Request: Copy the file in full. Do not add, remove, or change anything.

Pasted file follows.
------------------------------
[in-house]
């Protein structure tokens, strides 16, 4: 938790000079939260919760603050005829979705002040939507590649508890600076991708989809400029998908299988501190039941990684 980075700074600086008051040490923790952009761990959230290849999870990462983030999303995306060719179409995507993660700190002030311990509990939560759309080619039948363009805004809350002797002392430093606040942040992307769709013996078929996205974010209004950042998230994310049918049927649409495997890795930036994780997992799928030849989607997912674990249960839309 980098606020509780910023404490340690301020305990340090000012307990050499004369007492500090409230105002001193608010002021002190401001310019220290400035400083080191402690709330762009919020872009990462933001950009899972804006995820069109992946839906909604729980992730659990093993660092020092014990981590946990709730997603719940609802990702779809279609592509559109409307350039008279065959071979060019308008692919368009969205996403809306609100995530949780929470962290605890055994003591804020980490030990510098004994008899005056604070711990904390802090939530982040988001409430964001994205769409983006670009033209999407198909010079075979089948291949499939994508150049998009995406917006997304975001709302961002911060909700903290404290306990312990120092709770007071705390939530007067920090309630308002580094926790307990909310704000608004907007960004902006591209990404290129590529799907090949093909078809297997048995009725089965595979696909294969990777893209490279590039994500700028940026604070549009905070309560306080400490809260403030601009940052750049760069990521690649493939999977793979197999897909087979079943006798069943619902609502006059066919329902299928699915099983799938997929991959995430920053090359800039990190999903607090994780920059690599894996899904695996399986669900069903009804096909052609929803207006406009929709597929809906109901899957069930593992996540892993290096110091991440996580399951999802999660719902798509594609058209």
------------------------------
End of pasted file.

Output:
[in-house]
């Protein structure tokens, strides 16, 4: 938790000079939260919760603050005829979705002040939507590649508890600076991708989809400029998908299988501190039941990684 980075700074600086008051040490923790952009761990959230290849999870990462983030999303995306060719179409995507993660700190002030311990509990939560759309080619039948363009805004809350002797002392430093606040942040992307769709013996078929996205974010209004950042998230994310049918049927649409495997890795930036994780997992799928030849989607997912674990249960839309 980098606020509780910023404490340690301020305990340090000012307990050499004369007492500090409230105002001193608010002021002190401001310019220290400035400083080191402690709330762009919020872009990462933001950009899972804006995820069109992946839906909604729980992730659990093993660092020092014990981590946990709730997603719940609802990702779809279609592509559109409307350039008279065959071979060019308008692919368009969205996403809306609100995530949780929470962290605890055994003591804020980490030990510098004994008899005056604070711990904390802090939530982040988001409430964001994205769409983006670009033209999407198909010079075979089948291949499939994508150049998009995406917006997304975001709302961002911060909700903290404290306990312990120092709770007071705390939530007067920090309630308002580094926790307990909310704000608004907007960004902006591209990404290129590529799907090949093909078809297997048995009725089965595979696909294969990777893209490279590039994500700028940026604070549009905070309560306080400490809260403030601009940052750049760069990521690649493939999977793979197999897909087979079943006798069943619902609502006059066919329902299928699915099983799938997929991959995430920053090359800039990190999903607090994780920059690599894996899904695996399986669900069903009804096909052609929803207006406009929709597929809906109901899957069930593992996540892993290096110091991440996580399951999802999660719902798509594609058209």